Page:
SBI Holdings, the largest online brokerage firm in Japan, is closing its crypto mining operations in the Russian Federation. Amid growing uncertainty about the future of these investments due to the ongoing conflict in Ukraine, as well as declining mining profits, the financial firm said it plans to sell its equipment and withdraw .
Japanese broker SBI set to withdraw from Russian mining industry
Access to low-cost electricity and suitable weather conditions made Russia an attractive destination for cryptocurrency miners when China cracked down on the industry in May 2021. However, sanctions imposed following the decision of Moscow attacking Ukraine this year have affected bitcoin mining industries.
One of the largest mining data center operators with a significant presence in Russia, Switzerland-based Bitriver was targeted by the US Treasury Department this spring. Then, the American company Compass Mining sought to liquidate $30 million worth of mining equipment installed in Siberia in order to avoid Western sanctions.
Russia’s invasion of Ukraine has created uncertainty over the outlook for mining activity in the energy-rich region, while a slowing crypto market has made it less profitable to mint digital currencies, said to Bloomberg a representative of SBI, Japan’s largest online brokerage. . Chief Financial Officer Hideyuki Katsuchi has disclosed that the company plans to sell its equipment and pull out of Russia.
SBI entered the digital asset space earlier than other Japanese financial firms, but negative developments this year resulted in a 9.7 billion yen ($72 million) pre-tax loss from its crypto business in the second quarter, when the group also posted a net loss of 2.4 billion yen (over $15.8 million), a first in a decade.
The Japanese brokerage firm suspended mining activities in Siberia shortly after the outbreak of war in Ukraine, but it has not yet decided when it will complete its withdrawal from Siberia, Katsuchi noted. The financial firm has no other crypto business in Russia, the executive pointed out, but it intends to continue operating its Moscow-based commercial banking unit, SBI Bank. The move comes after US diplomats reportedly urged authorities in Tokyo in July to pressure Japanese crypto exchanges and miners to sever ties with Russia.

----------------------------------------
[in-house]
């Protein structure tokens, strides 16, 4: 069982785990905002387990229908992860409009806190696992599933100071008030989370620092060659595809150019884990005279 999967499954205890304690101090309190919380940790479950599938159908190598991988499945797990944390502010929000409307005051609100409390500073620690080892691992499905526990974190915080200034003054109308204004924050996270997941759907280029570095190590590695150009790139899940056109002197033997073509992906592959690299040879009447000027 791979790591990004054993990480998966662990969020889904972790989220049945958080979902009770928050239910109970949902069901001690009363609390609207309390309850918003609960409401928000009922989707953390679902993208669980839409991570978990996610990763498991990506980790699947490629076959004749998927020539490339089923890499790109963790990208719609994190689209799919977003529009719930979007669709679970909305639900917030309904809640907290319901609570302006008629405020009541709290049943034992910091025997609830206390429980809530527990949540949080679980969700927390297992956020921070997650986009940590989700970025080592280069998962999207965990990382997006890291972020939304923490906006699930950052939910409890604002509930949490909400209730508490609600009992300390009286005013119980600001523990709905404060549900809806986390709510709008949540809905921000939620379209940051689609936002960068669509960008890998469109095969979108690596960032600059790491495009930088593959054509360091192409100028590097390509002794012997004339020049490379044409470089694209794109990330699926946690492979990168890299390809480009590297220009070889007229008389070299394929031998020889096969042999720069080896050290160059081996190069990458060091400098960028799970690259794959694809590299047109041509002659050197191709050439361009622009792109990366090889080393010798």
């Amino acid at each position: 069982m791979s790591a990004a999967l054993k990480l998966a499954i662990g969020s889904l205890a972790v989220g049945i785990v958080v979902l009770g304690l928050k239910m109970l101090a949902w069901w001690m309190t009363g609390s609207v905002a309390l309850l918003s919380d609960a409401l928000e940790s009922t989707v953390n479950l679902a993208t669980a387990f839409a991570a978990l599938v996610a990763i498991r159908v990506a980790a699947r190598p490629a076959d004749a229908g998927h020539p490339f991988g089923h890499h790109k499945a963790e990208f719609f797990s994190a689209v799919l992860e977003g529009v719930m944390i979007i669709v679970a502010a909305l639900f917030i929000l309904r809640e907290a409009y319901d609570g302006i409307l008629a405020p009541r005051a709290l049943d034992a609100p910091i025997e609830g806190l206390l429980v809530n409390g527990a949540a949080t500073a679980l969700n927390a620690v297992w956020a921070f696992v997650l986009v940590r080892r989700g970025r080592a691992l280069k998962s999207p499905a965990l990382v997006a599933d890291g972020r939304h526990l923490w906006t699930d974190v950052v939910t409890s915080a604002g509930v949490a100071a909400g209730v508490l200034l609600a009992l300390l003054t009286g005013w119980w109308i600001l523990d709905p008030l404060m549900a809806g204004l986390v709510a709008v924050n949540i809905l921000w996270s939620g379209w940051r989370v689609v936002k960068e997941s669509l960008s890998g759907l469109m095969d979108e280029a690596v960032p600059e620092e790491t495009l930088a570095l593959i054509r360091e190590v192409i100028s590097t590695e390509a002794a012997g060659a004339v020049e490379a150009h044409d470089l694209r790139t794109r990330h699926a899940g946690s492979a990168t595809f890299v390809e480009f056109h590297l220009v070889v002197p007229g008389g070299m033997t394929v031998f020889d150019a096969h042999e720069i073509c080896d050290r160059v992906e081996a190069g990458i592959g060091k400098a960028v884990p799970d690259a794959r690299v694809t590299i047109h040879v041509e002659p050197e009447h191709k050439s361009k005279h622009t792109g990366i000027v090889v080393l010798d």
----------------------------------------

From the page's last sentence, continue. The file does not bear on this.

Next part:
In April, the International Monetary Fund (IMF) warned in a report that cryptocurrency mining could offer Russia and other sanctioned countries, such as Iran, a way around economic restrictions. and financial constraints imposed by the United States and its allies. These countries can use their energy resources to power mining facilities and generate revenue from cryptocurrency mining and transaction fees.
According to a recent study, electricity consumption in Russia’s crypto-mining sector has steadily increased over the past few years, registering an almost 20-fold increase over the five-year period since 2017. Irkutsk Siberia, offering some of the lowest electricity rates in the country, is one of the most attractive regions for miners, alongside the capital Moscow, where they can take advantage of well-developed energy and other infrastructure.
Do you know of any other Japanese companies that are shutting down their crypto mining operations in Russia? Tell us in the comments section below.
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